(**Shameless plug: if you're interested in getting an idea as to the types of events we have in Aomori, check out my other blog Towada & Beyond for a sampling. Although I haven't been able to post events from every single city/town/village in Aomori yet, I've got at least one event for most places. See the Aomori Events by Location page for a list of annual events in your specific placement location.)

And while I am dispensing unsolicited advice, I would also recommend relying on your predecessor or other ALTs living in your placement city/town/village for specific advice as much as possible.

For example, when it comes to choosing a cell phone provider, even within the prefecture there is a lot of variation in terms of which companies get good reception in specific areas. For example, when my husband lived in Hirosaki City, he used AU and it was cheap and had good reception. But in Towada AU reception is not very good so he switched to Docomo after we got married. (After the big 2011 East Japan Earthquake & Tsunami, Docomo phones could still receive and make calls, but AU lost reception almost immediately and nothing came through until a couple of days later.) Softbank has better reception than AU (although still not as good as Docomo), but the Softbank store in Towada has rather poor customer service. So even though it is a little bit more expensive, we generally recommend that Towada ALTs stick with Docomo for its reliability (we have lots of schools far from the city center) and good service.

Other places are probably different, so it's best to get advice directly from the people who know your specific placement the best--current JETs and/or other people living there.

Oh, and for those anxious to hear from your contracting organization (CO), in Aomori, COs are officially allowed to contact new ALTs from Thursday May 26, 2016, so you might want to start checking your inbox (and junk mail folders, too!) to see if you have any messages. (Note: Some COs might not email you first, but mail you information directly instead.)

Anyway, I've rambled on quite a bit, so I'll end here. Feel free to get in touch via the comments section if you have any questions about my experience (past as a JET and/or ongoing as a permanent foreign resident).

(Note: All comments must be approved by me first, so don't worry if your comment doesn't show up immediately--I will see it! Also, if you don't want the comment to be published but instead would like me to email you a reply directly, just mention that and include your email address in the comment and I'll email you and delete the comment without posting it.)

Sunday, October 25, 2015

A Better Canada

I may no longer reside in Canada, but I am still a Canadian. Although the past nine years have made me less than proud to be a Canadian, my pride as a Canadian was restored this past Federal (National) Election.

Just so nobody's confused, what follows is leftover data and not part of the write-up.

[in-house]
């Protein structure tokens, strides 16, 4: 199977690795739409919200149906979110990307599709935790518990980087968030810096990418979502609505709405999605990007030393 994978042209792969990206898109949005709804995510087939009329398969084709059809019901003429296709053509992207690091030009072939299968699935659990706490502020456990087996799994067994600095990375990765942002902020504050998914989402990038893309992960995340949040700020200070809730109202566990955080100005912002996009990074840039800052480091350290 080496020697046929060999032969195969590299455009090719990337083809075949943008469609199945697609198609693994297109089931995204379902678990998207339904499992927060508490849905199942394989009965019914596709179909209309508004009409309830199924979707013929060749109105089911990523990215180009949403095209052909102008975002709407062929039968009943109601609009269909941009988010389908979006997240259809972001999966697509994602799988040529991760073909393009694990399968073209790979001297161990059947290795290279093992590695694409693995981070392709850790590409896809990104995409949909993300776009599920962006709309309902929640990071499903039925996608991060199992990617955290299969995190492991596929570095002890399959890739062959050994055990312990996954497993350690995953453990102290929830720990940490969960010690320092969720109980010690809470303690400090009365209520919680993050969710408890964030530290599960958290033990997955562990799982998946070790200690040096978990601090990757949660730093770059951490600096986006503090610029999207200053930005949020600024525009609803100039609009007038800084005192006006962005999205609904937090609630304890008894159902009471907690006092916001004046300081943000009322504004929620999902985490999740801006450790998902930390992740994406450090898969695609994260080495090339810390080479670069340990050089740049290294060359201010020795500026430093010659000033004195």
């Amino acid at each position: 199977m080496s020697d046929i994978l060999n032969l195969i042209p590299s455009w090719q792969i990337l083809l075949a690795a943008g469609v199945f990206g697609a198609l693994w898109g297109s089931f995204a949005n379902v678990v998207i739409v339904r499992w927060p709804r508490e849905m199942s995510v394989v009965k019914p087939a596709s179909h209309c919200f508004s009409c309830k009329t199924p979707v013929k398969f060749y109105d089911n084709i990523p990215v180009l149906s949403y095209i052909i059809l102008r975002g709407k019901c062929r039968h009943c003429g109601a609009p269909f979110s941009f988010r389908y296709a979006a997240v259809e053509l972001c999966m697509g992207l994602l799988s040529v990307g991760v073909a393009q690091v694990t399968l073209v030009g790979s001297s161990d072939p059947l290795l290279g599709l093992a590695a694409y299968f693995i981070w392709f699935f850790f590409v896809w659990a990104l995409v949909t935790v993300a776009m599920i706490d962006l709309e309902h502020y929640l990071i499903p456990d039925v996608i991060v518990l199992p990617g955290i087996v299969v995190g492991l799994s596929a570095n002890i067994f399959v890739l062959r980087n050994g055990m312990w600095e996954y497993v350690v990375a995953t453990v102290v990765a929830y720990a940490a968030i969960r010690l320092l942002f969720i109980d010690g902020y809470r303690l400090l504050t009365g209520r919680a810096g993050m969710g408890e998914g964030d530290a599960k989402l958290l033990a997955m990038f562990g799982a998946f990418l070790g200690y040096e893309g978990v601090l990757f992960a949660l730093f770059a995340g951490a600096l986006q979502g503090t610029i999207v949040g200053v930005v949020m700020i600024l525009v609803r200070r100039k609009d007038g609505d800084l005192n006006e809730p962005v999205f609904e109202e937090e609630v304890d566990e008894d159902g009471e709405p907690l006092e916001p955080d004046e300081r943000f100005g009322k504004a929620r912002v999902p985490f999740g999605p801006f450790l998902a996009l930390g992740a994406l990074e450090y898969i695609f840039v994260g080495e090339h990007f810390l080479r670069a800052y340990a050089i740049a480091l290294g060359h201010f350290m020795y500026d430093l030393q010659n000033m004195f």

The Harper Government's leadership of Canada has led to the deterioration of Canada's international reputation as well the erosion of democracy, science, environmental protections, care for veterans and much more within Canada. (See a "brief" list of some of the damage wrought by Stephen Harper as Prime Minister of Canada on The Tyee: Harper, Serial Abuser of Power: The Evidence Compiled.) 

Thankfully those disheartening years seem to be past. On October 19th, 2015, the Liberal Party of Canada, under leader Justin Trudeau, won 39.5% of the popular vote which translated into 184/338 seats in parliament to form a majority government. (Detailed election results available on CBC News: Canada Votes.)

Justin Trudea hasn't even been sworn in as Prime Minister yet (so he won't officially become the Prime Minister until November 4th, 2015) but Canada is already better under his leadership.

He has invited all of the provincial premiers to join the delegation--demonstrating a willingness to collaborate with the provinces and to further cooperation between the Federal and Provincial governments. This, of course is in stark contrast with Harper, who couldn't be bothered to attend Council of Canadian Premiers meetings and had a decidedly adversarial relationship with Ontario's Premier, Kathleen Wynne. (The Globe & Mail: Premiers agree to attend Paris climate summit with Trudeau)

He is further working to make the Canadian Government collaborative instead of adversarial by also inviting opposition party members to attend the UN climate summit in Paris--unlike Harper, who shut opposition party members out of important international talks. Sixty percent of voters in the past election did not  vote for the Liberal Party. By including other party leaders in the delegation he is giving all voters a voice and more truly representing Canada. (CTV News: Trudeau invites May, other leaders to join UN climate summit delegation)

And of course the fact that he is bringing such a large delegation to the Paris climate summit demonstrates a willingness to address the climate change issue in the first place--again, completely unlike Harper.

On a completely different note, he has also committed to electoral reform, doing away with the first-past-the-post system that gave his party a majority government in the first place. (Had the election been held using proportional representation, the Liberals would only have achieved a minority government.) By also examining online voting and mandatory voting, Trudeau has also demonstrated a desire to increase voter participation rather than trying to suppress it as Harper did through the (un-)"Fair Elections Act." (The Toronto Star: Electoral reform looms for Canada, Justin Trudeau promises)

Oh, and let's not forget that he specifically created an opportunity for members of the press to ask questions at the National Press Theatre shortly after winning the election--something Harper reportedly hadn't done in about seven years. (The Huffington Post Canada: Trudeau Takes Questions At National Press Gallery Theatre In Departure From Harper)

I'm sure that I will disagree with Trudeau's policy choices, etc. sometime (the TPP and pipelines being foreseeable issues), but in less than a week as Prime Minister-Elect, Justin Trudeau has already started restoring my respect for Canadian democracy and the government and given me hope for the future of the country.

So thank you, Justin Trudeau. And thank you, fellow Canadians for voting (even if you did vote for the Conservative Party).